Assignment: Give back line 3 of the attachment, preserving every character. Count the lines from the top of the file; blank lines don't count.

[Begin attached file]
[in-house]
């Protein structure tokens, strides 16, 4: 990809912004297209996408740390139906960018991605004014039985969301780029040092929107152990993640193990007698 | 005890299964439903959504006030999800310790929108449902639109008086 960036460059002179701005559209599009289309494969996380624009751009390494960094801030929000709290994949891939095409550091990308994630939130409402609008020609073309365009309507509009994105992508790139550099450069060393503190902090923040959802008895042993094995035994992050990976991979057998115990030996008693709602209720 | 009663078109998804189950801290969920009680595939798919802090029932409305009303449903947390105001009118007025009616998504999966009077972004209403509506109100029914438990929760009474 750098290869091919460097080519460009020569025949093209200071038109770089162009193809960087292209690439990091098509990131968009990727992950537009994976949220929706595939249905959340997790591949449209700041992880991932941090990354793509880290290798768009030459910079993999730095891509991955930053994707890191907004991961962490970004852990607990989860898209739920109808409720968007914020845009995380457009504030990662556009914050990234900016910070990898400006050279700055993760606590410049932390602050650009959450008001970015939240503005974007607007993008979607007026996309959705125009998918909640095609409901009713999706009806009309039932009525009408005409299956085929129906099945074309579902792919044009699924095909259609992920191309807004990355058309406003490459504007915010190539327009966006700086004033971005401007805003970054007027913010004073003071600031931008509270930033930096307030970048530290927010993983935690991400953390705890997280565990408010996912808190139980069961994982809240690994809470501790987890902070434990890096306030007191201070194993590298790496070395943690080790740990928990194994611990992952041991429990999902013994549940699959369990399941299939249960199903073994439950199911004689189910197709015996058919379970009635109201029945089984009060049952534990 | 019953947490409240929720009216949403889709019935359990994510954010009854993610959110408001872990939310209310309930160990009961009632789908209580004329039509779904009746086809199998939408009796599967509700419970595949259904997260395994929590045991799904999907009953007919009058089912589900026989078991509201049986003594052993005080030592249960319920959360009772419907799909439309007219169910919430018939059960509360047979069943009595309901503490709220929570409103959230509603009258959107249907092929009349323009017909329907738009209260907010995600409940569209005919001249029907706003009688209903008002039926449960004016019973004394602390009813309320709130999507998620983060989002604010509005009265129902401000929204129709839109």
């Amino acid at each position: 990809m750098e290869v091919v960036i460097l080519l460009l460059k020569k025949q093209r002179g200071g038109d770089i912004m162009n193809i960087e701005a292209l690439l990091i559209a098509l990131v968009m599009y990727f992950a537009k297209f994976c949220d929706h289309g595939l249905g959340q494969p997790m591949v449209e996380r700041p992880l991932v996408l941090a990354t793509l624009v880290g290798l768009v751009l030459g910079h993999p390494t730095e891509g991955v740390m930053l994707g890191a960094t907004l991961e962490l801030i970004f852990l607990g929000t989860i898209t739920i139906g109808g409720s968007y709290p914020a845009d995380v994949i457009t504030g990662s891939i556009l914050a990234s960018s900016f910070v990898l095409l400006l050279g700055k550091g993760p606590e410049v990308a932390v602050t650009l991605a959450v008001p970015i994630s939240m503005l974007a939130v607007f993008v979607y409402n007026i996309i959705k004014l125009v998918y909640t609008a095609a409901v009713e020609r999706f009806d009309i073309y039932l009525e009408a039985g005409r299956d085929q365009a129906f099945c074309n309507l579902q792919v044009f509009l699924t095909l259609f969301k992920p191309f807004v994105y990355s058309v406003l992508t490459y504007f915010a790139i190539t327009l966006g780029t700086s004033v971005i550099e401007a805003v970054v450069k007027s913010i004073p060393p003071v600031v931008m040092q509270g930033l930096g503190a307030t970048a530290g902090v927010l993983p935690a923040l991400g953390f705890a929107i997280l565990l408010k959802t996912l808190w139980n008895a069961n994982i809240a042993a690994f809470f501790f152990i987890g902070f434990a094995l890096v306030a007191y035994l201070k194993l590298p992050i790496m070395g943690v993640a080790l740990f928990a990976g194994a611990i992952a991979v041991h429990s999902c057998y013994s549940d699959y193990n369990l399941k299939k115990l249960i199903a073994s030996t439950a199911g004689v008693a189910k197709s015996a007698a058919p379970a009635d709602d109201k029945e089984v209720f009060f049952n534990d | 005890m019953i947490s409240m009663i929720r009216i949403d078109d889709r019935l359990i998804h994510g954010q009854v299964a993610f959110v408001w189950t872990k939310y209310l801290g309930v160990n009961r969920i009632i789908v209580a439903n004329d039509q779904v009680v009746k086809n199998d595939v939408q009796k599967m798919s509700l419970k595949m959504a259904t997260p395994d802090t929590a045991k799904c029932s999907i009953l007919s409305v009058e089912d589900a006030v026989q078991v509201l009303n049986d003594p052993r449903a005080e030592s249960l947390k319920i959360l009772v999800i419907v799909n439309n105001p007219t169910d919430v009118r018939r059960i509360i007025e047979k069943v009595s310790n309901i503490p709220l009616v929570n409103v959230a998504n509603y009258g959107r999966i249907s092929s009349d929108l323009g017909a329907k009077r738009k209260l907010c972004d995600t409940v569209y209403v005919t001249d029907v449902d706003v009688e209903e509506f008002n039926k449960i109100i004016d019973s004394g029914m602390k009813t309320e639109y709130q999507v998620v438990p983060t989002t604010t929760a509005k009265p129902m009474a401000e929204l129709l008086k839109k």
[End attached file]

């Amino acid at each position: 990809m750098e290869v091919v960036i460097l080519l460009l460059k020569k025949q093209r002179g200071g038109d770089i912004m162009n193809i960087e701005a292209l690439l990091i559209a098509l990131v968009m599009y990727f992950a537009k297209f994976c949220d929706h289309g595939l249905g959340q494969p997790m591949v449209e996380r700041p992880l991932v996408l941090a990354t793509l624009v880290g290798l768009v751009l030459g910079h993999p390494t730095e891509g991955v740390m930053l994707g890191a960094t907004l991961e962490l801030i970004f852990l607990g929000t989860i898209t739920i139906g109808g409720s968007y709290p914020a845009d995380v994949i457009t504030g990662s891939i556009l914050a990234s960018s900016f910070v990898l095409l400006l050279g700055k550091g993760p606590e410049v990308a932390v602050t650009l991605a959450v008001p970015i994630s939240m503005l974007a939130v607007f993008v979607y409402n007026i996309i959705k004014l125009v998918y909640t609008a095609a409901v009713e020609r999706f009806d009309i073309y039932l009525e009408a039985g005409r299956d085929q365009a129906f099945c074309n309507l579902q792919v044009f509009l699924t095909l259609f969301k992920p191309f807004v994105y990355s058309v406003l992508t490459y504007f915010a790139i190539t327009l966006g780029t700086s004033v971005i550099e401007a805003v970054v450069k007027s913010i004073p060393p003071v600031v931008m040092q509270g930033l930096g503190a307030t970048a530290g902090v927010l993983p935690a923040l991400g953390f705890a929107i997280l565990l408010k959802t996912l808190w139980n008895a069961n994982i809240a042993a690994f809470f501790f152990i987890g902070f434990a094995l890096v306030a007191y035994l201070k194993l590298p992050i790496m070395g943690v993640a080790l740990f928990a990976g194994a611990i992952a991979v041991h429990s999902c057998y013994s549940d699959y193990n369990l399941k299939k115990l249960i199903a073994s030996t439950a199911g004689v008693a189910k197709s015996a007698a058919p379970a009635d709602d109201k029945e089984v209720f009060f049952n534990d | 005890m019953i947490s409240m009663i929720r009216i949403d078109d889709r019935l359990i998804h994510g954010q009854v299964a993610f959110v408001w189950t872990k939310y209310l801290g309930v160990n009961r969920i009632i789908v209580a439903n004329d039509q779904v009680v009746k086809n199998d595939v939408q009796k599967m798919s509700l419970k595949m959504a259904t997260p395994d802090t929590a045991k799904c029932s999907i009953l007919s409305v009058e089912d589900a006030v026989q078991v509201l009303n049986d003594p052993r449903a005080e030592s249960l947390k319920i959360l009772v999800i419907v799909n439309n105001p007219t169910d919430v009118r018939r059960i509360i007025e047979k069943v009595s310790n309901i503490p709220l009616v929570n409103v959230a998504n509603y009258g959107r999966i249907s092929s009349d929108l323009g017909a329907k009077r738009k209260l907010c972004d995600t409940v569209y209403v005919t001249d029907v449902d706003v009688e209903e509506f008002n039926k449960i109100i004016d019973s004394g029914m602390k009813t309320e639109y709130q999507v998620v438990p983060t989002t604010t929760a509005k009265p129902m009474a401000e929204l129709l008086k839109k």